Simplifying Tax Time for Investors

For many Americans, the date April 15 conjures feelings of anxiety or even dread. Often, what causes these unpleasant feelings is not just the financial pain of paying taxes but also the insecurity of not knowing the rules as far as what income and investments are taxable.

This guide is meant as a starting point to understanding your federal tax responsibilities. State tax laws vary and are not addressed here.

Tax-deferred accounts, such as IRAs

If your money is in an individual retirement account (IRA), your account earnings are tax-deferred or tax-free, depending on the type of IRA you have. That means you will not have to pay any tax until you make a withdrawal from the account.

If you have a Traditional or Rollover IRA and took money out of that account, you will owe income tax on the amount you withdrew, called a “distribution.” If you funded your IRA with non-tax deductible contributions then only the earnings are taxable. Furthermore, if you had not reached the qualified retirement age (59 ½, as defined by the government) when you made the withdrawal, you may face a 10% tax penalty on the amount withdrawn.

If you have a Roth IRA and took money out of your account, your distribution is tax- and penalty-free, provided you are age 59 ½ or older and your account was open for at least five years. Other exemptions may include disability, the first-time purchase of a home or a beneficiary distribution due to death.

If you are retired and have a Traditional or Rollover IRA, the government requires you to start taking money from your IRA the year you reach age 72. Homestead Funds will send you a reminder when it’s time to start taking these Required Minimum Distribution (RMD) payments. Roth IRAs are not subject to the same Required Minimum Distribution payments, unless the account is inherited by a non-spousal beneficiary.

Taxable accounts

If your money is in a regular taxable account, you’ll owe taxes on the amount of money your fund earned for you. A fund’s earnings are distributed to shareholders in the form of income or capital gains, which are either paid to you in cash or automatically reinvested in your account. Your share of any Homestead Funds income distributions will be reported to you on Form 1099-DIV, sent to you in January.

Also, if you sold shares or made an exchange from one fund to another, you’ll need to determine if your transaction resulted in a capital gain or loss and the amount of any taxes due. To calculate this, you’ll need to know the cost of the shares that you sold, called your “basis,” as well as the sale price and your holding period. Your year-end account statements include purchase and sale prices for all of your fund transactions in any given year. Once you have your statements in hand, you can refer to IRS Publication 551, Basis of Assets, or see your tax professional to calculate your cost basis and determine any tax due.

Save all of your year-end mutual fund statements. You’ll need these to calculate your cost basis if you own taxable accounts.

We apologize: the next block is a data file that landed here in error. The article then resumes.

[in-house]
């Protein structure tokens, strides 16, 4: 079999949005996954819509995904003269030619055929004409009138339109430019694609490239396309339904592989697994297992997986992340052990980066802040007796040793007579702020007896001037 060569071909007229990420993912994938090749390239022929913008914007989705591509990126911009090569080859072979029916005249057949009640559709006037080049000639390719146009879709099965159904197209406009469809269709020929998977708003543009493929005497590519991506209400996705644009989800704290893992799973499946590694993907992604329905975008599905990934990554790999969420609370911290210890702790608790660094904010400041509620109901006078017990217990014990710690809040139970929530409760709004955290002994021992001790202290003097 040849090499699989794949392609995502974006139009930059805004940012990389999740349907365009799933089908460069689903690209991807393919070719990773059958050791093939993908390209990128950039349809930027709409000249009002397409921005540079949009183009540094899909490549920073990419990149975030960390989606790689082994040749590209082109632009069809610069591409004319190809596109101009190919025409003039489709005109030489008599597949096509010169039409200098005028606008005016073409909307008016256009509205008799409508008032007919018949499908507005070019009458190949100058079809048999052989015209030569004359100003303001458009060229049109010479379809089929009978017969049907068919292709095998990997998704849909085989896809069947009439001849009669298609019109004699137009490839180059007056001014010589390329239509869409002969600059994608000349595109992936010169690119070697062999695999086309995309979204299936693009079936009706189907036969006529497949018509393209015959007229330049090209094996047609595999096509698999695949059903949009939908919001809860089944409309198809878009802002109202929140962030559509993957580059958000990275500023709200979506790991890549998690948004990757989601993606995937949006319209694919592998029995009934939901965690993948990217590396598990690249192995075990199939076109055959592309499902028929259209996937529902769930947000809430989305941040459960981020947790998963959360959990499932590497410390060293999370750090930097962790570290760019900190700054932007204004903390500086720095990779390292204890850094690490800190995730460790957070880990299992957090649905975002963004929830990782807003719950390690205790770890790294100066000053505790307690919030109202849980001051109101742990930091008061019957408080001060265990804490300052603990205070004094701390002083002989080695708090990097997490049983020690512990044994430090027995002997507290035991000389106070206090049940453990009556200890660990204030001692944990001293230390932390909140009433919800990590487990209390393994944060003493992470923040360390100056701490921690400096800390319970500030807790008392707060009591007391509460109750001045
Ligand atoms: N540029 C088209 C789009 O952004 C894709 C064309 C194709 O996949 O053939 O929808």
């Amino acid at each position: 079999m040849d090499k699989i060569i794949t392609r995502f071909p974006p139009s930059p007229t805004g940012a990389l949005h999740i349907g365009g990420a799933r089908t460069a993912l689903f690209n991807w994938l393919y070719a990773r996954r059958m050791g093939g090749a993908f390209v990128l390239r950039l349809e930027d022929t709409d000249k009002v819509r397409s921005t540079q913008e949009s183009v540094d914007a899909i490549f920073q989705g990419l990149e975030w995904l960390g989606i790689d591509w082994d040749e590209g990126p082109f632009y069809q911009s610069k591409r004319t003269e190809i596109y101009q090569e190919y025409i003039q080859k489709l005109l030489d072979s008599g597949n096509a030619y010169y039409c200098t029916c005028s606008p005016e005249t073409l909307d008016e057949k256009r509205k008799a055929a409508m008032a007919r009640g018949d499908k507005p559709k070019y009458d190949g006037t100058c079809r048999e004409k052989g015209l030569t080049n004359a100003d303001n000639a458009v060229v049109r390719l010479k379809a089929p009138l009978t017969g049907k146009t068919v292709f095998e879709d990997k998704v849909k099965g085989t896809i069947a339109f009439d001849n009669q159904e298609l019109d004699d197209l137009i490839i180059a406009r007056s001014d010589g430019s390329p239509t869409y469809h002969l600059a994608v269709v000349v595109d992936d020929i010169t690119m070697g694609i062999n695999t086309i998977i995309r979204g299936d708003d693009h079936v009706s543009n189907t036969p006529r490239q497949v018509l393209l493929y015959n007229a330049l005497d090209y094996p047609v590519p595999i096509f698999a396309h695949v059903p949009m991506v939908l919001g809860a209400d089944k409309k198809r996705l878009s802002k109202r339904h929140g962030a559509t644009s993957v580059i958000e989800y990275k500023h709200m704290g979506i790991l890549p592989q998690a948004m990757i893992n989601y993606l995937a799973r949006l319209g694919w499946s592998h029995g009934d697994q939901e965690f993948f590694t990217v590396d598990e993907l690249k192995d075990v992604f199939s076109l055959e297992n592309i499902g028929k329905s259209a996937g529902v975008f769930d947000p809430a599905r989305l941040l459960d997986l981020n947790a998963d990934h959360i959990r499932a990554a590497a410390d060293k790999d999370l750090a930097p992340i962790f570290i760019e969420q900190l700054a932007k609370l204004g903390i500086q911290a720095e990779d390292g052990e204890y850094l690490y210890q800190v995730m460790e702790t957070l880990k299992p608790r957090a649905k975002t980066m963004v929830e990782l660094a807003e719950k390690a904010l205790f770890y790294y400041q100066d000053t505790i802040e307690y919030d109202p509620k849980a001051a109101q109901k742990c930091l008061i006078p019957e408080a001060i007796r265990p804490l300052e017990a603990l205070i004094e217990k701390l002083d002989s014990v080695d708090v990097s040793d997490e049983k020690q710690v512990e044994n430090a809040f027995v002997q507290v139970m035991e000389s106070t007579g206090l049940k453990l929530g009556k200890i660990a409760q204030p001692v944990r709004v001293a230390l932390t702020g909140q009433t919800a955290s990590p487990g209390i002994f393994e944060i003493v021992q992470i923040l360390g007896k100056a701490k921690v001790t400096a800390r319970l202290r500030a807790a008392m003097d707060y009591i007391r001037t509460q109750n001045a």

Homestead Funds does not offer legal or tax advice. Please consult the appropriate professional regarding your individual circumstance.

Forms and paperwork you will need to file your taxes

While gathering the necessary forms and documents for tax time may feel like a burden, thanks to technology most of what you’ll need is available on the Internet or is a phone call away. Here are the papers you’ll want to have handy at tax-filing time:

  • Homestead Funds’ year-end statements. You may need to refer to current and prior year statements when calculating your cost basis so you can determine the amount of tax you owe as a result of selling or exchanging shares held in taxable accounts.
  • IRS Form 1099-DIV, which Homestead Funds sends to you at the end of January, reports any dividends or capital gains earned by your funds. Mutual funds are required to pass these distributions through to shareholders. For investors in taxable accounts, these distributions — whether paid or reinvested — are generally taxable to you in the year earned.
  • IRS Form 1099-B reports proceeds from any sale or exchange of fund shares held in a taxable account. Refer to this form plus your year-end account statements to calculate your basis and determine the amount of any tax due. Homestead sends this form in mid-February.
  • IRS Form 1099-R reports any distribution taken from an IRA or other type of retirement account and the amount withheld for payment of federal or state income tax. Homestead sends this form in mid-February.

View tax forms online

If you misplaced any of these tax forms, log in to your account at Tax forms are posted online after they are mailed to shareholders and available for you to download.

Helpful Resources

Homestead Funds is here for you. If you need a duplicate statement or tax form mailed to you, call one of our friendly associates at 800.258.3030. Please allow us a few weeks to retrieve and mail this information to you.

The Internal Revenue Service has a comprehensive website with forms and explanatory publications you can download. You may also be eligible to file your federal taxes electronically free of charge if you go to the IRS website at

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